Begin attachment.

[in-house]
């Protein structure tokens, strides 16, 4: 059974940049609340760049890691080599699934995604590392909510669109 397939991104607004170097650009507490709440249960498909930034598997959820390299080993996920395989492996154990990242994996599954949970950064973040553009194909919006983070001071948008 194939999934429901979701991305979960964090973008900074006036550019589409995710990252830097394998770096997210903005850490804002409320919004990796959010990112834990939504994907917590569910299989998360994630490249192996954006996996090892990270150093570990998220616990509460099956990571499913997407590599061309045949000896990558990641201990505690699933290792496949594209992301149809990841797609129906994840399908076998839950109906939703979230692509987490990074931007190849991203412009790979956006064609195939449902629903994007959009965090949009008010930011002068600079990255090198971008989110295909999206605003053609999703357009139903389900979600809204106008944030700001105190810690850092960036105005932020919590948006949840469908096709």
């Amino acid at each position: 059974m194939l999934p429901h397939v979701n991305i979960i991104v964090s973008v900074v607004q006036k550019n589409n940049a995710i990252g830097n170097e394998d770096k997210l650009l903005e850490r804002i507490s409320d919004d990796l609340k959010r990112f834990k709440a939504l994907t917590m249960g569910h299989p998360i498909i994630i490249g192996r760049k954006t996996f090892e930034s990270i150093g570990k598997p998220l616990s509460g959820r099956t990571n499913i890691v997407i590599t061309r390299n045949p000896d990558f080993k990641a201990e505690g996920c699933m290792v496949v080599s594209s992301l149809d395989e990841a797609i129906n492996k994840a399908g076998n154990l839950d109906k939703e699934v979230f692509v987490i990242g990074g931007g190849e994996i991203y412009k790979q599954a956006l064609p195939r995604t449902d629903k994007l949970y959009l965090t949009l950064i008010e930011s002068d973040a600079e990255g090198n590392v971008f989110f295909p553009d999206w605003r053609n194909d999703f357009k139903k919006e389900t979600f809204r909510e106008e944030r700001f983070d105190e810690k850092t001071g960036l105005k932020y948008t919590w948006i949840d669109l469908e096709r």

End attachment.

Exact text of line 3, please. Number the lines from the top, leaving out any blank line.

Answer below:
């Amino acid at each position: 059974m194939l999934p429901h397939v979701n991305i979960i991104v964090s973008v900074v607004q006036k550019n589409n940049a995710i990252g830097n170097e394998d770096k997210l650009l903005e850490r804002i507490s409320d919004d990796l609340k959010r990112f834990k709440a939504l994907t917590m249960g569910h299989p998360i498909i994630i490249g192996r760049k954006t996996f090892e930034s990270i150093g570990k598997p998220l616990s509460g959820r099956t990571n499913i890691v997407i590599t061309r390299n045949p000896d990558f080993k990641a201990e505690g996920c699933m290792v496949v080599s594209s992301l149809d395989e990841a797609i129906n492996k994840a399908g076998n154990l839950d109906k939703e699934v979230f692509v987490i990242g990074g931007g190849e994996i991203y412009k790979q599954a956006l064609p195939r995604t449902d629903k994007l949970y959009l965090t949009l950064i008010e930011s002068d973040a600079e990255g090198n590392v971008f989110f295909p553009d999206w605003r053609n194909d999703f357009k139903k919006e389900t979600f809204r909510e106008e944030r700001f983070d105190e810690k850092t001071g960036l105005k932020y948008t919590w948006i949840d669109l469908e096709r």